So why not do any of this with a QR code? Technically, this is almost all possible, but of course technical possibility and a good idea in the QR codes won’t make this work. Using a QR code produced by a device (that the consumer has) would look pretty, but would mean that:

- The customer has to enter the transaction details to validate – unless another way of communicating with the merchant was created and standardised globally.

- The protections that are in the chip on a card and in the secure area in the device where the card details are stored including floor limits, counts, rules, service codes and resets would all be bypassed.

- The secure part of the chip used and set-up by Apple would have to be accessible by developers to create QR codes – which Apple should never allow (due to a compromised of that secure element (and probably not allowed by the banks/schemes either); and because they would probably not want others to use their rails – due to commercial protectionism.

- Retailers would have to create new software and protocols for reading the QR codes at the points of sale, and then create EMV CO protocols to be used to secure the transactions – which of course would preclude the retailer validation or a two way dialogue with the card / secure element.

- And ALL vendors would have to build standards for this and compete with their proprietary protocols and add massive costs for retailers.

- 3FA or further authentication validation would be impossible/hard to introduce without the EMV / NFC standards backbone.

This creates the underlying problems in:

a) The EMV Co and NFC standards, which require that there is a 2-way hand-shakes and communication with the device and the secure element and a decryption process would be circumvented.

b) The card schemes, who will have required the NFC to be adopted as the communication vehicle for the transactions to be permitted in Apple Pay would be removed,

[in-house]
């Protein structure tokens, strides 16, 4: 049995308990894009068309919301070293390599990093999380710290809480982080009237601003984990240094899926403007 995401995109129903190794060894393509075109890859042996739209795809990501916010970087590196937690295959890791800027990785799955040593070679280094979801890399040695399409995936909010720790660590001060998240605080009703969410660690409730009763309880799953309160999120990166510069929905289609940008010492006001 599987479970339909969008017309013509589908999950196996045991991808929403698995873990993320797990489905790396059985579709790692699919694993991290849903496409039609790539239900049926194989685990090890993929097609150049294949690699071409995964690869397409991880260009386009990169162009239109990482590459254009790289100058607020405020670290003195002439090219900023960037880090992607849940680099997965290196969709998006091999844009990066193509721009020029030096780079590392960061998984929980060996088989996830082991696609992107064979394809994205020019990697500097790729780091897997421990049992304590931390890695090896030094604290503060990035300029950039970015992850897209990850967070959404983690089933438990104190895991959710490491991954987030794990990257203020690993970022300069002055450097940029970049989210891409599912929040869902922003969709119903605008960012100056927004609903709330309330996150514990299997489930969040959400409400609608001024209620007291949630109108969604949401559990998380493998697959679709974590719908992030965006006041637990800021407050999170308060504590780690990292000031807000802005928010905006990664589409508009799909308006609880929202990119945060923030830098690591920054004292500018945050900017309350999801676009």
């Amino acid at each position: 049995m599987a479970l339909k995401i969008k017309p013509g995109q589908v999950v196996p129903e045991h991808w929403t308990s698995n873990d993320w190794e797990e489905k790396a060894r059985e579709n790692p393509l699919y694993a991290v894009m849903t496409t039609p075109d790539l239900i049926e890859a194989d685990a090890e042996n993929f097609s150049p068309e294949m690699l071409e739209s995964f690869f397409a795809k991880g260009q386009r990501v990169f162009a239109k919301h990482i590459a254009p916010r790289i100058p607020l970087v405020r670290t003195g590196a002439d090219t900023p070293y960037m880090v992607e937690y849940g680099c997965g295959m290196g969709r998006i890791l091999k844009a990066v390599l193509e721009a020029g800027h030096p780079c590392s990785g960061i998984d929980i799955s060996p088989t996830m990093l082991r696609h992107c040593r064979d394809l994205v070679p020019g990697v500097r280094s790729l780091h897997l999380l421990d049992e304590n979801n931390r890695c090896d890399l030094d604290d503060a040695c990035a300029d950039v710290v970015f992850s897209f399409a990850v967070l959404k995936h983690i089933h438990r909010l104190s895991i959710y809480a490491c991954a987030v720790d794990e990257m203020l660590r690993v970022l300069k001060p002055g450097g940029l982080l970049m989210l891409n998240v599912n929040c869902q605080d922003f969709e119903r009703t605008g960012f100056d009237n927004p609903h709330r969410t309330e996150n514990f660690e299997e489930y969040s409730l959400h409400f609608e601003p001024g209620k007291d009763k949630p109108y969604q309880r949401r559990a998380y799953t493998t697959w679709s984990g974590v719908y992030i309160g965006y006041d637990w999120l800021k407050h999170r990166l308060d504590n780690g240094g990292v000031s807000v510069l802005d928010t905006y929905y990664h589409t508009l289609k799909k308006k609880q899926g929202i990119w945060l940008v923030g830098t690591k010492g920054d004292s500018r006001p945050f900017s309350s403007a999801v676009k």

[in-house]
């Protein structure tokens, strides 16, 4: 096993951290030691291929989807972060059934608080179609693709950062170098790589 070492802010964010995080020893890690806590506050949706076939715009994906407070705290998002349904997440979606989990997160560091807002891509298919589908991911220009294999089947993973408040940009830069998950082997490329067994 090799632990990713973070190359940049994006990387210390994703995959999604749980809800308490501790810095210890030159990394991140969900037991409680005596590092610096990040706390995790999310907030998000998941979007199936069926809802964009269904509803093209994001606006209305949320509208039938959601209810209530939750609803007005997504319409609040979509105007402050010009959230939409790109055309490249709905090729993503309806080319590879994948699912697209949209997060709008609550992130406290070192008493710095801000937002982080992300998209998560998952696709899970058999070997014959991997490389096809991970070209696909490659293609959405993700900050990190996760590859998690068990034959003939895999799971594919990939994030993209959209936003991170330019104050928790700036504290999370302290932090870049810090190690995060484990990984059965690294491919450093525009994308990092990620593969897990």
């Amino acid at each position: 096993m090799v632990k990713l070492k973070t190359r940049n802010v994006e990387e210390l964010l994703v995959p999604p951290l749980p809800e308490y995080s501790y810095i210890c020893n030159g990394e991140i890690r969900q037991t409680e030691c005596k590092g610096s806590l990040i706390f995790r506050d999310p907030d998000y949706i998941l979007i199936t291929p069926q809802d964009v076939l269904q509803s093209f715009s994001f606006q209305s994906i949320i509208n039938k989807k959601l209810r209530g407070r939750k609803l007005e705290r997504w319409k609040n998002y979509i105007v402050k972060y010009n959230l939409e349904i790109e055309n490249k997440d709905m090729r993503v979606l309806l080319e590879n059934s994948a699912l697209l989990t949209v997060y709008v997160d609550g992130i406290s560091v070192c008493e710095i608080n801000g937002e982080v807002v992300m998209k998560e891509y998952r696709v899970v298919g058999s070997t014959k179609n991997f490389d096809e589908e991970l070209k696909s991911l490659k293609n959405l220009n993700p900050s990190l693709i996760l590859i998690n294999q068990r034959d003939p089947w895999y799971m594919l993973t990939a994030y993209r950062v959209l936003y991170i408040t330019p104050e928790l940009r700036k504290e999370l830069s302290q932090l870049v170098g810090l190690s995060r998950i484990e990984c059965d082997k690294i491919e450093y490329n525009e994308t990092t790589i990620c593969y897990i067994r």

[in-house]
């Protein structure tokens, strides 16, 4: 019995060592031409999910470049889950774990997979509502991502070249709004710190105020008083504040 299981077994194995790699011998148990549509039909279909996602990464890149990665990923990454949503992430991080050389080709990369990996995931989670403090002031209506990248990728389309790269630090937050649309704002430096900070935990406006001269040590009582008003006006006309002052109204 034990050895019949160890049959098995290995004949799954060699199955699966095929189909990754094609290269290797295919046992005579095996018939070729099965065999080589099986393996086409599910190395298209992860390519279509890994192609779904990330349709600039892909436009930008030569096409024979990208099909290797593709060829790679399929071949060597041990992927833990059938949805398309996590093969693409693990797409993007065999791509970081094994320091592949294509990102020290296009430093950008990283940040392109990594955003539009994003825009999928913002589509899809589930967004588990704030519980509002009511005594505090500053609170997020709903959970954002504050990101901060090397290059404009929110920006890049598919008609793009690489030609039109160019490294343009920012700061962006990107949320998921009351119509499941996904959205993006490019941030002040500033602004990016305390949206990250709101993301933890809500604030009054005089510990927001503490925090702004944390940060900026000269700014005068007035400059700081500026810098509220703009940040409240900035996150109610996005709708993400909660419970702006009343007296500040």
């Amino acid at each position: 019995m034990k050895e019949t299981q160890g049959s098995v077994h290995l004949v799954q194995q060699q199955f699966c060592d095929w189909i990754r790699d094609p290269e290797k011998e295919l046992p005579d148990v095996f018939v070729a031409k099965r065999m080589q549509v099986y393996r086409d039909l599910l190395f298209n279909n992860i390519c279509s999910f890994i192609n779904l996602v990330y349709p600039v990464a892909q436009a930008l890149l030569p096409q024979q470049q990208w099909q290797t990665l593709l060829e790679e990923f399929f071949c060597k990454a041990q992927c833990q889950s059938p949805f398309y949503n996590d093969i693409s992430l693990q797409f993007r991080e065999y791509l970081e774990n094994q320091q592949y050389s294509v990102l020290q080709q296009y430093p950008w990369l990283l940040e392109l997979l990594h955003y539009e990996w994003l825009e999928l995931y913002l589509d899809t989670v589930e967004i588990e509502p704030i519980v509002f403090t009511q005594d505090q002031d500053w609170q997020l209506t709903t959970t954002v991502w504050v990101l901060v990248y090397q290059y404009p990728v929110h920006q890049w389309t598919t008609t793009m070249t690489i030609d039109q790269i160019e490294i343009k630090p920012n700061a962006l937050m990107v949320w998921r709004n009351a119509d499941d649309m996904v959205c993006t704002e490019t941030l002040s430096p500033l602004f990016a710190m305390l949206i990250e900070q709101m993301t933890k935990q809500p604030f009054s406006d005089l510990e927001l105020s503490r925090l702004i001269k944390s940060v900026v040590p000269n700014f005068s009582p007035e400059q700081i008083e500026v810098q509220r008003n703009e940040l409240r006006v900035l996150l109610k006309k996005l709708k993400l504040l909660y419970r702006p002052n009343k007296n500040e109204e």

c) The issuers to allow the transaction to attract the interchange concession, to be transacted using the EMV Co / NFC standards and a channel that can be used to validate the transaction and ensure closed security would be gone.

Accordingly, the security, payment guarantees, standards and security would all be removed or circumvented. So QR codes in the transactions for payments can now never be progressed – as Apple has surely killed it off in one single stroke by introducing something far superior, far more future proofed and adopting all the latest and global ‘industry standards’ to do this through – in a way that no-one else could have achieved and made to happen.

QR codes were only a transient interim technology, that only had a place in small ways to bridge the gap that has now been theoretically bridged.

We have heard a LOT about the impact of the ApplePay announcement on who/what will be affected, but one thing is sure: It has killed the QR code as a payment vehicle – but of course it will ‘live on’ as a very good ‘informational application’ tool where it has been used thus far – i.e. to stop people needing to type various things into a device.

Adopting QR code developments with access to secure elements in the device CHIP is NOT an option, and it is VERY VERY VERY VERY VERY unlikely that the access to the secure element (i.e. the underlying security) will be accessible to TP developers in this way either.

Source: https://www.linkedin.com/pulse/article/20140915153149-6227568-will-apple-pay-kill-the-qr-code

Will The PSR changes work

fraud and risk management specialist

The Payment Services Regulator may make major UK infrastructural changes and legal changes to ‘open up’ the payments industry and access to it in the UK in order to encourage innovation. They have the powers to do many things, but care is certain needed. Caution is most certainly needed.

a) Only yesterday, I received an email telling me that they are not well staffed and resourced; and from my discussion and the stakeholder meetings so far, it appears that they have very little payments industry experience in the team. The objectives of the PSR need to be clear and not driven by a few disgruntled small banks wanting free access to many established infrastructures that are maintained and paid for by all of us.